With increasing knowledge of cerebral functions the difficulties of localization in cases of tumor of the brain tend to diminish. There remains, however, a large number of cases in which accurate localization and successful operation are hindered by the rapid evolution of the disease. In the majority of such cases cerebral swelling and cerebral edema play an important part; indeed, these two reactions of the brain tissue may be considered as one of the greatest obstacles to the diagnosis and treatment of tumors of the brain. It is perhaps largely on this account that, in spite of advances made in neurosurgery in recent years, the treatment of cerebral tumors is often not as favorable as it should be.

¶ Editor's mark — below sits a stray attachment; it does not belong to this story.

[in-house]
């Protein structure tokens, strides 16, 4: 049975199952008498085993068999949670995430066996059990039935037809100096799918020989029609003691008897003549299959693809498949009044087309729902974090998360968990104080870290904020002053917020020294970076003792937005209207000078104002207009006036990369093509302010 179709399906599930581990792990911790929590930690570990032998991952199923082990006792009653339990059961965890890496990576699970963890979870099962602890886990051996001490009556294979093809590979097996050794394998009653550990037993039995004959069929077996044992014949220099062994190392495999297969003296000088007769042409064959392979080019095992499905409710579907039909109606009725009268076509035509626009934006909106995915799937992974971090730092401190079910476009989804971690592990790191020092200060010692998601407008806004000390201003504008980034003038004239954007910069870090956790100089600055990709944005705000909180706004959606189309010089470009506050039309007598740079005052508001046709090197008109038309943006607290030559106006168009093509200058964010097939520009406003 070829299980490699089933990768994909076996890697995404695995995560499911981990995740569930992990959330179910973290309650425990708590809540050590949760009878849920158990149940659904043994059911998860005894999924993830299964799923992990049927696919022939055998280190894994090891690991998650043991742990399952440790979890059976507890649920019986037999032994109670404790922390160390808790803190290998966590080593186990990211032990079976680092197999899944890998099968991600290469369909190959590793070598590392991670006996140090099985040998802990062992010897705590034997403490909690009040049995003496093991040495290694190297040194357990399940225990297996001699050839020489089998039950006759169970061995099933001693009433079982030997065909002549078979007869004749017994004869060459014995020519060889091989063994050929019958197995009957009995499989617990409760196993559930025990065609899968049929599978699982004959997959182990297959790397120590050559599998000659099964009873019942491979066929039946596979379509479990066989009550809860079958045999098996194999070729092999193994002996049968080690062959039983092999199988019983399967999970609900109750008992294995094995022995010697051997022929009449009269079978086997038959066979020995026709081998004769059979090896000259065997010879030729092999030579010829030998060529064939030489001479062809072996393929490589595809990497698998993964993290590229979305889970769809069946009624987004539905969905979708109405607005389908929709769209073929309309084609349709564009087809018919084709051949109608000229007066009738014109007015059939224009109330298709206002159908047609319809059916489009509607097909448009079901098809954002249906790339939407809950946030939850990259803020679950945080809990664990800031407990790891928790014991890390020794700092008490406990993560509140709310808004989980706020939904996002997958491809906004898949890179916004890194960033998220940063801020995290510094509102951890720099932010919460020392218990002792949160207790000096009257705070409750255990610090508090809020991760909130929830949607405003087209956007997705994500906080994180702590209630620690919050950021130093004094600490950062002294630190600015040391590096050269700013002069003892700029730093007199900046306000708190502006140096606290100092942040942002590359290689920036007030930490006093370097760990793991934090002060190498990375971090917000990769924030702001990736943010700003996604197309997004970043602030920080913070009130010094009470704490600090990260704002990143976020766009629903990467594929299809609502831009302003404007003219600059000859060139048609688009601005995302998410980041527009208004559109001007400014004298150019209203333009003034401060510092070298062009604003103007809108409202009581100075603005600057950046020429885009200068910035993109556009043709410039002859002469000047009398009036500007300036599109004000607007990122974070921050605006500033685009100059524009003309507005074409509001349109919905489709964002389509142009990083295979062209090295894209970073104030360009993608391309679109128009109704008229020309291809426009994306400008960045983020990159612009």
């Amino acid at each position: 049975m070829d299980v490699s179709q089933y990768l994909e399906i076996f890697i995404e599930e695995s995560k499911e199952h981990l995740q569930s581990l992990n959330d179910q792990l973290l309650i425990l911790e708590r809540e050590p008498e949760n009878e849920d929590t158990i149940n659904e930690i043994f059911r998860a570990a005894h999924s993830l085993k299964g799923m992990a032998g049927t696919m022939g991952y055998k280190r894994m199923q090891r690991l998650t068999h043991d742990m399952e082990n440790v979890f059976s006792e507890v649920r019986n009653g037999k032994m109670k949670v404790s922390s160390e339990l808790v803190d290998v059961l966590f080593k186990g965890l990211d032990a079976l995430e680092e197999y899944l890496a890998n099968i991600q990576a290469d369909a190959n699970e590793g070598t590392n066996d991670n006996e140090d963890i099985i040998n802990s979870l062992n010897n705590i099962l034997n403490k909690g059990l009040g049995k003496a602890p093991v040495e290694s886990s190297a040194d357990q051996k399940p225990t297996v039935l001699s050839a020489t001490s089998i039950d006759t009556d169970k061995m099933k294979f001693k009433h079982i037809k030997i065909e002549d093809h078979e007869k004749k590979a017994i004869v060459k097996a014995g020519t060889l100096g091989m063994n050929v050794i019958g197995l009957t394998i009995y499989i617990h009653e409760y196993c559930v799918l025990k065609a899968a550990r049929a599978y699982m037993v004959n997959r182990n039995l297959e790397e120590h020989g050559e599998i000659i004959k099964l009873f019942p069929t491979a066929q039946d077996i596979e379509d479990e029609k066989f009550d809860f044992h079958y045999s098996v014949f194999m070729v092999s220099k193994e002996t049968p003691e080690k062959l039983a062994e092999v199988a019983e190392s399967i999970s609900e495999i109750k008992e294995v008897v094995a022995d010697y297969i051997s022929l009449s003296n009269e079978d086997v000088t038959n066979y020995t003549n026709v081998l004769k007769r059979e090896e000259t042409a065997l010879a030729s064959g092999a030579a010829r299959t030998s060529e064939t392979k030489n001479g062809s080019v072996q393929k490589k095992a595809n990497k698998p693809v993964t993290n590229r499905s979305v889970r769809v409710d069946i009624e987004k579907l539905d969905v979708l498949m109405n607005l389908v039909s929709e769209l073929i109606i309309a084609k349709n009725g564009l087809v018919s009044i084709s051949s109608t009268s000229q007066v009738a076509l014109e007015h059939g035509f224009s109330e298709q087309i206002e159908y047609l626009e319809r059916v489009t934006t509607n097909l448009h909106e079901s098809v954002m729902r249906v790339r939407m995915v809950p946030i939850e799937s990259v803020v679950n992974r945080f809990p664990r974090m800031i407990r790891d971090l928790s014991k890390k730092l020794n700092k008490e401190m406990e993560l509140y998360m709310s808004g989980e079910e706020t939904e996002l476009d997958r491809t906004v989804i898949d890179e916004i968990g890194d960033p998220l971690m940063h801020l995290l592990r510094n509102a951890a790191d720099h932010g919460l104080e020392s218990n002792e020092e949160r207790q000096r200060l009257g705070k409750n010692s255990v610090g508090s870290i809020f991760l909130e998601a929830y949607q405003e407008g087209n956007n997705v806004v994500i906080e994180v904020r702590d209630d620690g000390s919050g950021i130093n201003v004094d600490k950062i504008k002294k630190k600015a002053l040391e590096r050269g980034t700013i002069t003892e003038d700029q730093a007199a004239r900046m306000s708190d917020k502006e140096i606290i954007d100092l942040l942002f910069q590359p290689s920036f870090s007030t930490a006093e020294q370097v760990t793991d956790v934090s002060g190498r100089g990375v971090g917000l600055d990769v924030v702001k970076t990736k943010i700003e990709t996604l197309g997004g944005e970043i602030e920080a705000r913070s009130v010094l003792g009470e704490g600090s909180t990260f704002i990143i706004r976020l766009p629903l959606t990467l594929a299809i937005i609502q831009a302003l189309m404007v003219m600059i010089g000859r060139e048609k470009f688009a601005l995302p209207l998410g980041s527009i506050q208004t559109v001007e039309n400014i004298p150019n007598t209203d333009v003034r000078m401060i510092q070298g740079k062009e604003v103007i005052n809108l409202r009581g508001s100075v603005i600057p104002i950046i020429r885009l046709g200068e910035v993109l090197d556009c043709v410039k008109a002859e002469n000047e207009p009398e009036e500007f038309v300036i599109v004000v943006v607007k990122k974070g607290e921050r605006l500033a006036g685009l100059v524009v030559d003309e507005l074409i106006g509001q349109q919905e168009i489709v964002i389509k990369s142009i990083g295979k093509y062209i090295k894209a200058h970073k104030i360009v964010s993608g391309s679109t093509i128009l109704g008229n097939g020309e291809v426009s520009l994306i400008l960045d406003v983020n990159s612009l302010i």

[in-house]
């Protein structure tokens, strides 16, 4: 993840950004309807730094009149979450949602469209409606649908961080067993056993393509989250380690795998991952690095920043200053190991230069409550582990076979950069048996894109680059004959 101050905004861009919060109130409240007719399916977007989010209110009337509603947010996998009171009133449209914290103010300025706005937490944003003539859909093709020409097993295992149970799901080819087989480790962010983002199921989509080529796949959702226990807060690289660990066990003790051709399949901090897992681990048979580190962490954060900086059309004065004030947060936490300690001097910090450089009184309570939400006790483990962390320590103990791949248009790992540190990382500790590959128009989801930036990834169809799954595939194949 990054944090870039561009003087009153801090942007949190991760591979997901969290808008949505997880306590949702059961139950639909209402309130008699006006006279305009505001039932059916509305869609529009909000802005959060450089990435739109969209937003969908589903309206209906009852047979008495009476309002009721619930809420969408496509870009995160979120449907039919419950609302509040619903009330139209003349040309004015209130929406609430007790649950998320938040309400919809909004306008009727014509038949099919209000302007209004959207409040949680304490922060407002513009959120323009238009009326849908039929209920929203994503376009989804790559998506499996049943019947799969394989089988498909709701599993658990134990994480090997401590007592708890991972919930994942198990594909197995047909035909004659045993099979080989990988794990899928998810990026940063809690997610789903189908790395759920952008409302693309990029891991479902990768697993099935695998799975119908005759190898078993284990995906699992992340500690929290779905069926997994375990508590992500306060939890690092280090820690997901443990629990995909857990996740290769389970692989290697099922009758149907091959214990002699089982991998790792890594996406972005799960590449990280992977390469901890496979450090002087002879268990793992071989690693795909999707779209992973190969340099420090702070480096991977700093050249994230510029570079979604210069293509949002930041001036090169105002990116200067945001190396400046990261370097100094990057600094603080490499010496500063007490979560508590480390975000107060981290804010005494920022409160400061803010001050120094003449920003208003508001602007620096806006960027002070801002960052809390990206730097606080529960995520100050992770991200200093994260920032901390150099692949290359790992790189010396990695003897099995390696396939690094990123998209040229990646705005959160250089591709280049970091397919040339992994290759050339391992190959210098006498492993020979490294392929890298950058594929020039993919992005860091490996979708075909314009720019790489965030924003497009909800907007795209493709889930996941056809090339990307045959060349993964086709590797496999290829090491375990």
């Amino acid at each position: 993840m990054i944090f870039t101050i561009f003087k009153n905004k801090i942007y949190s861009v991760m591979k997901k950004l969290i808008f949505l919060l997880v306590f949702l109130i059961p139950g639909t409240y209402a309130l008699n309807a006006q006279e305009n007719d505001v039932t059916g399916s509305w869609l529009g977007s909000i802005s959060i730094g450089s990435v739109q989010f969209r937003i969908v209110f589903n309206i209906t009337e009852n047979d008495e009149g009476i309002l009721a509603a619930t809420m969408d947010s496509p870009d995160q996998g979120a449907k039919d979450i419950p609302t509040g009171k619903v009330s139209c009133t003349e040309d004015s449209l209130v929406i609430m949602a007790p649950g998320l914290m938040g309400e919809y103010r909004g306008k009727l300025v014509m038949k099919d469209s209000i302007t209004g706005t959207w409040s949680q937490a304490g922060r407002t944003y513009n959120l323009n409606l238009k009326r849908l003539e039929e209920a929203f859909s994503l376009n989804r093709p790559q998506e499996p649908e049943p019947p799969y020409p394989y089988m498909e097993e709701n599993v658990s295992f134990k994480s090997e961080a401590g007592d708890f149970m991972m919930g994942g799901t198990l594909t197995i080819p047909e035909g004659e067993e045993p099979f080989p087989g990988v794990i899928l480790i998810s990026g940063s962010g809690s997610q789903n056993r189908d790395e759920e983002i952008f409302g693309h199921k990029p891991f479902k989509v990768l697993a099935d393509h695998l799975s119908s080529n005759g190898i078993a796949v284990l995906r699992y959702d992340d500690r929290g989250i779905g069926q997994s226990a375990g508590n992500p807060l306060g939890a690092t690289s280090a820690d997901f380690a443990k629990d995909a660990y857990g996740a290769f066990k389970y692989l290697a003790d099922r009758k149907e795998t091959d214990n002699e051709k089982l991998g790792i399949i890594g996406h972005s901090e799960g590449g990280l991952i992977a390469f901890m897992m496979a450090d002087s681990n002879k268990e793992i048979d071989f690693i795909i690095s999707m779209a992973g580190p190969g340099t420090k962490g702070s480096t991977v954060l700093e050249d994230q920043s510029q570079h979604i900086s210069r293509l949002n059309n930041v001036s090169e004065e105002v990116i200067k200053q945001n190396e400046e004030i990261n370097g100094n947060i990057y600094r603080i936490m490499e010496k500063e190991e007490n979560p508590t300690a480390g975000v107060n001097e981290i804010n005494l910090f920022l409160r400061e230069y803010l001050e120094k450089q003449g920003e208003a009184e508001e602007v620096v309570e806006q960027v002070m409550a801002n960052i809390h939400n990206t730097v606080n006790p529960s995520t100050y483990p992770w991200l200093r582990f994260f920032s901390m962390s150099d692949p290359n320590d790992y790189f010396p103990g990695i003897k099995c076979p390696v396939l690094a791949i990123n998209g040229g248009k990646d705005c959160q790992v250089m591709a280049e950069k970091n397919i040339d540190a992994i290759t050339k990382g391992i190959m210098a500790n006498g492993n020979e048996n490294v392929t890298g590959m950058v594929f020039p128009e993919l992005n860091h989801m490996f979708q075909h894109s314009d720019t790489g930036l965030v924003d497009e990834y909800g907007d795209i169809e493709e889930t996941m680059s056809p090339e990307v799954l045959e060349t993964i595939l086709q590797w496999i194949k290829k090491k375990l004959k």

Histopathologic studies of the problems presented by cerebral tumors, among which the investigations of Cushing and Bailey, Hortega, Ostertag, Marburg, Globus and Roussy and Oberling may be mentioned, have added much to
SCHEINKER I. CEREBRAL SWELLING AND EDEMA ASSOCIATED WITH CEREBRAL TUMOR: A HISTOGENETIC AND HISTOPATHOLOGIC STUDY. Arch NeurPsych. 1941;45(1):117–129. doi:10.1001/archneurpsyc.1941.02280130127008
Customize your JAMA Network experience by selecting one or more topics from the list below.